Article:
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How Snoring And Sleep Apnea Are Related to Osteoarthritis and Osteoporosis

The Relationship Between OSA, Arthritis, and Osteoporosis

Only in recent years have we discovered the relationship between snoring, sleep apnea and several medical conditions including heart disease, high blood pressure, anxiety, depression, and ADHD.

We are now learning of two more conditions that are related to snoring and sleep apnea – Osteoporosis, and Osteoarthritis. While snoring itself does not cause either condition, it is one of the most common symptoms of OSA and because it’s so common, it’s often overlooked and does not receive much attention by both patients and physicians.

Let’s examine these three conditions and then discuss how recent medical research has found a link between the three.

What is OSA?

This image illustrates why OSA occurs

Obstructive Sleep Apnea (OSA) is classified as a sleep-related breathing disorder and it affects nearly 25% of adults 30 years and older. The condition occurs when the airway becomes obstructed during sleep which causes breathing pauses and arouses the body to awaken throughout the night in order to stimulate the airway to clear the obstruction and resume normal breathing. This perpetual cycle occurs throughout the night, causing the affected person to wake up feeling tired and lack energy throughout the day.

The issue with OSA is that stopped breathing, even momentarily, causes carbon dioxide levels to rise and oxygen levels to fall which can lead to a number of other conditions.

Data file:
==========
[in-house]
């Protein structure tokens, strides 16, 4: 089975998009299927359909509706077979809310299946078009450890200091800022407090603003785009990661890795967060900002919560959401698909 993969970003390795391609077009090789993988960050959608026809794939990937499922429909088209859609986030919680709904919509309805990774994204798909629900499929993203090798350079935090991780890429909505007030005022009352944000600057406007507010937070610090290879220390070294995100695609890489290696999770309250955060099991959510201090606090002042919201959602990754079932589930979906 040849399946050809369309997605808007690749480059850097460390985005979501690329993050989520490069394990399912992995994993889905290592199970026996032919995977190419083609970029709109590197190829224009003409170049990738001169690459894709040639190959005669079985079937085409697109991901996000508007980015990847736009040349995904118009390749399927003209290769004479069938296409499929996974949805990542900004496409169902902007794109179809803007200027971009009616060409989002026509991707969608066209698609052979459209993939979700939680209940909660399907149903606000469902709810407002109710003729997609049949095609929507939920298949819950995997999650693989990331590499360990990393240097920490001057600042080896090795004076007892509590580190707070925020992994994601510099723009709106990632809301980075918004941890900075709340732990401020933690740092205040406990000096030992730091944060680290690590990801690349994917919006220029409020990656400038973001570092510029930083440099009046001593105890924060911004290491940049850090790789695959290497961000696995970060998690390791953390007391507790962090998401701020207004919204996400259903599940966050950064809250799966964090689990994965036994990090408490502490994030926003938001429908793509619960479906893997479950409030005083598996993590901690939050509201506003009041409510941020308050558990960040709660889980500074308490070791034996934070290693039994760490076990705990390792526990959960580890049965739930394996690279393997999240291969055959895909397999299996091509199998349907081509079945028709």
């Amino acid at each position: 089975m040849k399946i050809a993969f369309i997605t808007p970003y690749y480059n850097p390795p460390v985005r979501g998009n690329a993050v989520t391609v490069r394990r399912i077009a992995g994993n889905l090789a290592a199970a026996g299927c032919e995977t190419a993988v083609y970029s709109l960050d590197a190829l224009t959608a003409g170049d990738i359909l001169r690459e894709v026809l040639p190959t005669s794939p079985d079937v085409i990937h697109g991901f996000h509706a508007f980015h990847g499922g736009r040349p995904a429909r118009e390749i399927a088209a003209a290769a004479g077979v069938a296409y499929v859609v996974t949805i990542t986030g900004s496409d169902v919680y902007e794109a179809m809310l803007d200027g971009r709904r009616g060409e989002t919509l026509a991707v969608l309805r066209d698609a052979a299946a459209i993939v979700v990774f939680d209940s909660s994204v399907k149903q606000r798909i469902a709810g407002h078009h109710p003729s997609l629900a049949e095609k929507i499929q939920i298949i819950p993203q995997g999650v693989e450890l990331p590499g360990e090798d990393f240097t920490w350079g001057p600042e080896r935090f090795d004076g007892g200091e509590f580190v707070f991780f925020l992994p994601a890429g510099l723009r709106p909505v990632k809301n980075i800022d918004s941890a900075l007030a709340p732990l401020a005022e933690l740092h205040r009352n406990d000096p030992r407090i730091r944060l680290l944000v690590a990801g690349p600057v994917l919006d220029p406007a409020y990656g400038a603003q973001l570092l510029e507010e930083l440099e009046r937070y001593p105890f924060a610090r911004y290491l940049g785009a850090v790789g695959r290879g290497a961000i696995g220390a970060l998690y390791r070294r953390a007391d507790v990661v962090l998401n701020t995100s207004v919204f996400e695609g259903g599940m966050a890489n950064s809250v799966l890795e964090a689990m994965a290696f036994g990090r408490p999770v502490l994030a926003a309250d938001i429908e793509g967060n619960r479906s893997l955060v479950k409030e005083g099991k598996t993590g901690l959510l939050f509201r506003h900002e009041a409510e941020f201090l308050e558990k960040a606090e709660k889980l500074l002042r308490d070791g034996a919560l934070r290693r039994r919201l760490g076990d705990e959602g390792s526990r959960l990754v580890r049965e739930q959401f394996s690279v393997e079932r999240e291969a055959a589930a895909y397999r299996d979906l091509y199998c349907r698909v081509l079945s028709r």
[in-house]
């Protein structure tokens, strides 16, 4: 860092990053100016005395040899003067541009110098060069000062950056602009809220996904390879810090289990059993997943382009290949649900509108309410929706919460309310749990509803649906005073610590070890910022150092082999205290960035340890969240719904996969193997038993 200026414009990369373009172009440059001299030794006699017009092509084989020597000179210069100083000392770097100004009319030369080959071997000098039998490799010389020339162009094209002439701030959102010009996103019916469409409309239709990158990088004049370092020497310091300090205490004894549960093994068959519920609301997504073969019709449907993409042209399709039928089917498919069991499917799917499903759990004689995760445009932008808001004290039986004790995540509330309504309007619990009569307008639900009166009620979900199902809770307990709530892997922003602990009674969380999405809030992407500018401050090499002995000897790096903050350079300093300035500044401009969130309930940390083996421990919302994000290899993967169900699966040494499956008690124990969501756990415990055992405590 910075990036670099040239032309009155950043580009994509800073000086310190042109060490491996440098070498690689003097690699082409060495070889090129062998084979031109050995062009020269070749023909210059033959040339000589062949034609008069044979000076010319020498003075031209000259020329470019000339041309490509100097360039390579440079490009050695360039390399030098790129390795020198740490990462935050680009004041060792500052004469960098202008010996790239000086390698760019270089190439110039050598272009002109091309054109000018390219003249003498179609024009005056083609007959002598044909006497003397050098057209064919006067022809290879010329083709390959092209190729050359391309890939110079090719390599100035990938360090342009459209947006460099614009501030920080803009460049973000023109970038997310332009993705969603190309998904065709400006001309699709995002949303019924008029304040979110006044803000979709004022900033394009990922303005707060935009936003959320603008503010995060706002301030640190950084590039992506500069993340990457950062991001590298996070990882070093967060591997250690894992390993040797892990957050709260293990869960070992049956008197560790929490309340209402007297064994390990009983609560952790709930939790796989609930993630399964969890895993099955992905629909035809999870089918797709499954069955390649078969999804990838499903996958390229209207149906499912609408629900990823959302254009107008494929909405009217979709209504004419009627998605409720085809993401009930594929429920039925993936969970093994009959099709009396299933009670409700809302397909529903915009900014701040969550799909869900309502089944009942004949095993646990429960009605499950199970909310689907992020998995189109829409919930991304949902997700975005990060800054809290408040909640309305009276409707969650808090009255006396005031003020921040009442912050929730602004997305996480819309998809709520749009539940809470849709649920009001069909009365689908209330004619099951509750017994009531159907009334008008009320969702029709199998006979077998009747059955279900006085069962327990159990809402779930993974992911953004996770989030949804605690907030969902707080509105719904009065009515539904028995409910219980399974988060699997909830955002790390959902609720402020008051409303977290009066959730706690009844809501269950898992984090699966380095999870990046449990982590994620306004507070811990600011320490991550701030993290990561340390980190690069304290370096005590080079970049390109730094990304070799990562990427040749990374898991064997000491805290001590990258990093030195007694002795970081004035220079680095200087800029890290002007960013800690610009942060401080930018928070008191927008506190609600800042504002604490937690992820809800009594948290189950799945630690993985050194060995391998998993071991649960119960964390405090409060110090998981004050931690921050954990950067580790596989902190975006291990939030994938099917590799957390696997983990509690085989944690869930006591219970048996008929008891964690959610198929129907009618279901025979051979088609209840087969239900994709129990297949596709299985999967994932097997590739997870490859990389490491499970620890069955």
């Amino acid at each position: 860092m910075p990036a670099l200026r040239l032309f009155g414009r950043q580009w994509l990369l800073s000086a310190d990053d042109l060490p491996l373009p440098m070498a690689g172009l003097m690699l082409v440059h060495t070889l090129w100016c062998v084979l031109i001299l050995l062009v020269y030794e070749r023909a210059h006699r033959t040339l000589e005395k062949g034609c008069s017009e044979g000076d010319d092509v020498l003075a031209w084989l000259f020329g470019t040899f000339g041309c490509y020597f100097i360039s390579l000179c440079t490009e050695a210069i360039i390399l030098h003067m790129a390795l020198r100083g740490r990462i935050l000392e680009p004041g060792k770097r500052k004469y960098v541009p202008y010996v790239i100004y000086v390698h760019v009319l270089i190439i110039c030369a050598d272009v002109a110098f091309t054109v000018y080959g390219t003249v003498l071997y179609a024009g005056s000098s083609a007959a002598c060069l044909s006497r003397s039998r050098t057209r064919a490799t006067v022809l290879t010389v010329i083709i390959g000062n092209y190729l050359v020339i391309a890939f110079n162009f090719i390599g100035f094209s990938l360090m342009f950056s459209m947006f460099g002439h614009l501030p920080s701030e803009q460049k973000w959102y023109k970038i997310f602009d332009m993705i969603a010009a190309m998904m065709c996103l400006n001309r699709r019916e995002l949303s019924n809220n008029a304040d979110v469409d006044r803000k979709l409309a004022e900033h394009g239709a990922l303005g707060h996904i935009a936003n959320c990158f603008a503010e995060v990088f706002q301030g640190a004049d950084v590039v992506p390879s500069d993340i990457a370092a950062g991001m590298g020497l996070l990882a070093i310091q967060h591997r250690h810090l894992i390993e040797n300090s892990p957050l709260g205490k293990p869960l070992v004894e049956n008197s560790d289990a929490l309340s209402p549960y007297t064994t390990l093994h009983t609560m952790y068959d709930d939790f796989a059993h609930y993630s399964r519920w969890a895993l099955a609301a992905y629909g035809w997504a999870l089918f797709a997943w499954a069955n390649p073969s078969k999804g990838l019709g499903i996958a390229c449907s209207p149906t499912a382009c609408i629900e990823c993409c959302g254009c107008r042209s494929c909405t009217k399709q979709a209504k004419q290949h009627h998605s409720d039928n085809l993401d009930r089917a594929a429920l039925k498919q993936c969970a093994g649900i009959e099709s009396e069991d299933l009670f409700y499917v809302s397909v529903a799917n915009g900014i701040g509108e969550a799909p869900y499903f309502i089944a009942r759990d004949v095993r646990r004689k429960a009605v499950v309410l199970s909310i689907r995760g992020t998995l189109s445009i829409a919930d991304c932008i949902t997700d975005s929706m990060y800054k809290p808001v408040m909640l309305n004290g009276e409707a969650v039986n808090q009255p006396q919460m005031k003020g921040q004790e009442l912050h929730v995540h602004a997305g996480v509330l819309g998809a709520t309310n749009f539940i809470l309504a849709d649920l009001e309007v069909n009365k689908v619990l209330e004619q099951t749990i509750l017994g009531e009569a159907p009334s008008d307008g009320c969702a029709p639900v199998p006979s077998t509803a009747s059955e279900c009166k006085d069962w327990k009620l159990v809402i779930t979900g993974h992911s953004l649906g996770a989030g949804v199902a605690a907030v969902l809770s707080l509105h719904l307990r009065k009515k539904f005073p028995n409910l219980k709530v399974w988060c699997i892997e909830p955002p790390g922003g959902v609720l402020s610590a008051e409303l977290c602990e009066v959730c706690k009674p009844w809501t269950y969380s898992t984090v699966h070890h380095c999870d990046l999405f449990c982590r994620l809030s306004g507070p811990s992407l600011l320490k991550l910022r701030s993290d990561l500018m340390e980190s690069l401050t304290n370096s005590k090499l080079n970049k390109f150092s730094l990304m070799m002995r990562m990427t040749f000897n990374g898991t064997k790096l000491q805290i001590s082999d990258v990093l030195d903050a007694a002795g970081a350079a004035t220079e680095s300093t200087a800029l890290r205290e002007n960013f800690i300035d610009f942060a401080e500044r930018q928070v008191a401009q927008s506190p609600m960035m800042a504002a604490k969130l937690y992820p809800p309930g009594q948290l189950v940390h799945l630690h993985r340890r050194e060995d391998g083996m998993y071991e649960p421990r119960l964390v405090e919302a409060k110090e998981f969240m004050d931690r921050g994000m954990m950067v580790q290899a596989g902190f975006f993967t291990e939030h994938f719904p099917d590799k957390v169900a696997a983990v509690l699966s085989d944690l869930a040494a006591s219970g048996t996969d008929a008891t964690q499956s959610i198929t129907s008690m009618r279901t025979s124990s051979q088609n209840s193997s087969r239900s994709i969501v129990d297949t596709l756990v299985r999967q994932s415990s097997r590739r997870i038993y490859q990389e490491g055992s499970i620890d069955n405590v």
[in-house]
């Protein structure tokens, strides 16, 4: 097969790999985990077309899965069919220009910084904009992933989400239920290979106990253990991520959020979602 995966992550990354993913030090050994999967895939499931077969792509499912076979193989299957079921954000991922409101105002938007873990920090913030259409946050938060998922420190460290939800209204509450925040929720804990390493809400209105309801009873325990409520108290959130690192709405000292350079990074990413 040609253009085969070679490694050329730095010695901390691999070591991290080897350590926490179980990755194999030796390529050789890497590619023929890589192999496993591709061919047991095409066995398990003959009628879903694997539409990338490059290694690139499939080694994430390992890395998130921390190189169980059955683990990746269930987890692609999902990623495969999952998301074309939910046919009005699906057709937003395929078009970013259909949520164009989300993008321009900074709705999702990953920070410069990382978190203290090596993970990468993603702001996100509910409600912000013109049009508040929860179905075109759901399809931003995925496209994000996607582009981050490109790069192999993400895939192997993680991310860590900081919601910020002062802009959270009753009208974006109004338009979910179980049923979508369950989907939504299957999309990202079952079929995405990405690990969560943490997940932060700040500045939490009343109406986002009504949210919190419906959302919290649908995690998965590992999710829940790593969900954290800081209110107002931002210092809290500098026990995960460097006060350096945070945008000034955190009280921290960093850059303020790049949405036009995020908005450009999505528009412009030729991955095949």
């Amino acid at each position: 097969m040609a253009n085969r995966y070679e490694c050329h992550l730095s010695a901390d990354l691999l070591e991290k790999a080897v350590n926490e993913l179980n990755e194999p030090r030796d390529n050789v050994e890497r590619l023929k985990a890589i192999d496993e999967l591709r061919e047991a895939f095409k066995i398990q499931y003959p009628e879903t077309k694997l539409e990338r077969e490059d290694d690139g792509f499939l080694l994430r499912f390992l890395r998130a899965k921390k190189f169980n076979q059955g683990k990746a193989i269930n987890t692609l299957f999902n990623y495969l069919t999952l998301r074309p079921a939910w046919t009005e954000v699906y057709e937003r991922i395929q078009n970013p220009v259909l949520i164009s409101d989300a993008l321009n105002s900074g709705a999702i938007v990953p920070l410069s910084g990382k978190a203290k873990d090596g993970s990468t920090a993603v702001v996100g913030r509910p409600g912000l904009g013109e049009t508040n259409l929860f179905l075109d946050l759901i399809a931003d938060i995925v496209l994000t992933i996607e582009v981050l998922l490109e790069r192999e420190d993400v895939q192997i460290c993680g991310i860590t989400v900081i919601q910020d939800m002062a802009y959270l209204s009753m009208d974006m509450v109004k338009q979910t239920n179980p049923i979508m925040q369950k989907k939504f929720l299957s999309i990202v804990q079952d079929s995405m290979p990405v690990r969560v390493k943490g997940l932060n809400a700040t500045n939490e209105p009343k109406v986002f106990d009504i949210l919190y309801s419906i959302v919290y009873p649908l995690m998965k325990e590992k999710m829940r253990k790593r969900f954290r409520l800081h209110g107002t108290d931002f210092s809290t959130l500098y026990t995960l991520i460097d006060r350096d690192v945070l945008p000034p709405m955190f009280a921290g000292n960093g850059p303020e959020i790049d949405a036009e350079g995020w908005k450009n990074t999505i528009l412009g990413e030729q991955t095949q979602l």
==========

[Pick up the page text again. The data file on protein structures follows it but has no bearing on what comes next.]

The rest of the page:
In addition, the lack of quality sleep leads to daytime sleepiness which has a multi-million dollar economic impact due to lost productivity as well as workplace and auto accidents.

What is Osteoporosis and How Does It Relate To OSA?

Osteoporosis is a common bone disease that occurs when bone density is reduced, causing bones to become weak and brittle. It’s most common in people who are older than 50 and the diagnosis often comes as a surprise after one breaks a bone. It’s estimated that over fifty million Americans are affected by this condition. The disease is more common in women – affecting nearly 50% while only 25% of men are affected.

Injuries that are common in those with Osteoporosis include broken hips, wrist, or spine although breakage can occur in a number of other areas. Serious complications can occur after an older person breaks a hip, which is one of the reasons why this condition should be treated soon after discovery.

Osteoporosis can be detected by conducting a bone density test. When examined closely under a microscope, a normal bone structure appears as a honeycomb with tissues formed tightly together. With Osteoporosis, the “holes” become larger due to tissue loss, resulting in bones that are more prone to breaking.

Recent research has found a strong link between sleep apnea and osteoporosis. The results of the research showed that having sleep apnea may increase your risk of developing Osteoporosis by 2.7 times. ‘

While researchers are not completely sure how the two conditions are related, there are a few theories.

One theory has to do with the acidic environment that is caused by oxygen deprivation. As mentioned earlier, with OSA, breathing stops which causes not only a rise in CO2 but also a drop in blood oxygen levels. When oxygen levels are lowered, it causes inflammation which increases acidity in the body which can promote bone loss.